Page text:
Hibridon is a program package to solve the close-coupled equations which occur in the time independent quantum treatment of inelastic atomic and molecular collisions. Gas-phase scattering, photodissociation, collisions of atoms and/or molecules with flat surfaces, and bound states of weakly-bound complexes can be treated. From calculation of the S matrix, integral and differential cross sections, stereodynamic (alignment and steric asymmetry) cross sections, as well as more specialized quantities, such as transport and tensor cross sections, and cross sections between hyperfine levels, and photodissociation amplitudes can be obtained. The program is capable of treating closed-shell systems where the nuclear motion takes place on a single Born-Oppenheimer potential as well as open-shell systems for which the nuclear motion can evolve on several coupled electronic (Born-Oppenheimer) potentials.

Collision-induced excitation of ammonia in hot interstellar environments - S. Demes, F. Lique, J. Loreau, A. Faure

The exponentially increasing number of new astronomical observations have been showed that the interstellar molecular clouds exhibit a very rich and complex chemistry [1]. For proper interpretation of these radio-astronomical observations a non-LTE analysis of the emission spectra is required however. This requires the appropriate, state-to-state collisional rate coefficients for a broad range of temperatures, since collisions, in competition with radiation, are responsible for the molecular excitation in interstellar clouds.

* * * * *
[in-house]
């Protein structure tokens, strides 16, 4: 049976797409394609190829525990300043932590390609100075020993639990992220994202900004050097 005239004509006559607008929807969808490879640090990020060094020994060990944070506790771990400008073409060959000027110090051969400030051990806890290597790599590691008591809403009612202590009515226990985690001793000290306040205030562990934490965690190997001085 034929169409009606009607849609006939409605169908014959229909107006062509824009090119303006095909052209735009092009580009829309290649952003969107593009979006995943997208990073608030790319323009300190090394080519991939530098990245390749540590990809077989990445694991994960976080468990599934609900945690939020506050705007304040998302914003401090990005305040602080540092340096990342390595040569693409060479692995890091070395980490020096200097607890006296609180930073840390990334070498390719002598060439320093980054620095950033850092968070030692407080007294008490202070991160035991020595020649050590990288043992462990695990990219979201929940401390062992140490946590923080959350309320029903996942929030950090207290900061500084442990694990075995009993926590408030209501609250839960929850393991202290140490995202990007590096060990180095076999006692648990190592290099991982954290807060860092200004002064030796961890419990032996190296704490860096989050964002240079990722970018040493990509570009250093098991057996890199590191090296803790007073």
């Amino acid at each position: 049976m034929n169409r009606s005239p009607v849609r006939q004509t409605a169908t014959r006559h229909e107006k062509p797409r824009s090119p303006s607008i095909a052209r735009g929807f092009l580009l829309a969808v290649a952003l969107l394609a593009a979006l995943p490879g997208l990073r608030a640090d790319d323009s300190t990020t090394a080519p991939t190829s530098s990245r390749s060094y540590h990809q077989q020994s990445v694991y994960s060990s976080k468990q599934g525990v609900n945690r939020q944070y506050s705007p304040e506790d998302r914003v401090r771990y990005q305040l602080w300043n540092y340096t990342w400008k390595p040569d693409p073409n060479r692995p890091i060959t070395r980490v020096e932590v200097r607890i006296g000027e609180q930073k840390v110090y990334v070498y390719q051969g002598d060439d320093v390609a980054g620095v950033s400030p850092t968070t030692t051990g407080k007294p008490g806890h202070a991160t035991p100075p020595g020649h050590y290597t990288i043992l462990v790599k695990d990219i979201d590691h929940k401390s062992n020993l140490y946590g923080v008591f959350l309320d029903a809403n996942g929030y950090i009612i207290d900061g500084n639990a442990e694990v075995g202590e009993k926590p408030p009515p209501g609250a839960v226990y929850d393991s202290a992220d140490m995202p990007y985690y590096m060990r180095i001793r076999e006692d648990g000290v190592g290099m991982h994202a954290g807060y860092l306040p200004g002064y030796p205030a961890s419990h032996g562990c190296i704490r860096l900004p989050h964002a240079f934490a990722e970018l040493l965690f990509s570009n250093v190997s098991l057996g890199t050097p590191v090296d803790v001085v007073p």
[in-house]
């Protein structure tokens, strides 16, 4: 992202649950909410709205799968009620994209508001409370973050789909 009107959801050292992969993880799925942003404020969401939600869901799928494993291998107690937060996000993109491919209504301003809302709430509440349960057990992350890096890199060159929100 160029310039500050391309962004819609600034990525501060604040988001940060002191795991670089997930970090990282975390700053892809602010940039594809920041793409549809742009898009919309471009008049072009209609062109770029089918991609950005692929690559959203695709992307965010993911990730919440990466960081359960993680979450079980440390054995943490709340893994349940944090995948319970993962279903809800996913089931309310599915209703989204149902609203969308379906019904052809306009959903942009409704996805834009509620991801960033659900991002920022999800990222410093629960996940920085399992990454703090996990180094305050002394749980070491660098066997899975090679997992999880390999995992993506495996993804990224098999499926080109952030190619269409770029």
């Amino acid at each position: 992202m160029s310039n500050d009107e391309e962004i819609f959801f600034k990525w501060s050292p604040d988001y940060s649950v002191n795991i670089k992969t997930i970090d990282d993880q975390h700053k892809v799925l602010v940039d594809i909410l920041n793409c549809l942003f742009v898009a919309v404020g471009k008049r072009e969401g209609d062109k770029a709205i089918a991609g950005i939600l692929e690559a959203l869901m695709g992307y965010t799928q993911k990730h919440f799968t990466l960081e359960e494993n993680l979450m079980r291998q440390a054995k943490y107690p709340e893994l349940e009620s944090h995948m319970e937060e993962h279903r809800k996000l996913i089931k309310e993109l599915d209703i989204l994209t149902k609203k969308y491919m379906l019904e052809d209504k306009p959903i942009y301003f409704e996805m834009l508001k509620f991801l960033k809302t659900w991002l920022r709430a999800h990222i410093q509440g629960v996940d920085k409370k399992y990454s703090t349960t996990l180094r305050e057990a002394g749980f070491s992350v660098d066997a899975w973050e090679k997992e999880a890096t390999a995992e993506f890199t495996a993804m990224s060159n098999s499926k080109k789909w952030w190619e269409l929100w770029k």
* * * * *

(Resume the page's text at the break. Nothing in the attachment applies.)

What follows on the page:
We report our recent results in collision-induced excitation studies of ammonia (NH3) perturbed by H2. Ammonia is highly abundant in the interstellar medium (ISM), it has been detected in many interstellar and circumstellar environments [2,3].
State-to-state rotational de-excitation cross sections were computed using the exact close-coupling method [4]. The state-to-state and thermally averaged rate coefficients were calculated up to 500 K kinetic temperatures. A detailed analysis of the cross sections and rate coefficients was carried out, studying also the collisional propensity rules as well as the effects due to near-resonant rotational energy transfer between the molecular colliders, when higher rotational states of H2 can be excited [4].

[1] E. Herbst, E. van Dishoeck, Annu. Rev. Astron. Astrophys. 47 427-480 (2009).
[2] A.C. Cheung, D.M. Rank, C.H. Townes et al., Phys. Rev. Lett. 21, 1701 (1968).
[3] T. M. Candelaria, E.A.C. Mills et al. accepted in A&A (2023)
[4] S. Demes, F. Lique, J. Loreau, A. Faure, accepted in MNRAS (2023)

Sensitivity analysis, Simplicity and other Strategies for meeting observational need - M. Gueguen

In this talk, I analyze the different ways astrochemists can react to the overwhelming number of observations and molecule detections, whose interpretation require expensive and complicated theoretical and empirical data. I distinguish two ways of approaching the problem. Adopting a predictive approach consists on betting on future theoretical and experimental innovations, that will not only be available to make these calculations or experiments possible and will happen in parallel on both areas, so that the data accuracy produced by the former can be validated by the later. On the other hand, an exploratory perspective amounts to build tools that only to choose the systems that will be the most rewarding , i.e., whose impact will be the most decisive in advancing astrochemical models. Unlike predictions, exploratory tools focus on providing guidance and constraints, rather than an accuracy rivaling with that of observations. I present an interface based on RADEX that can be used as an exploratory tool to determine, case by case, whether more accurate collisional rate coefficients for a given system are likely to have a significant impact on astrophysical modeling and thus are likely to be worth the computational cost of these calculations.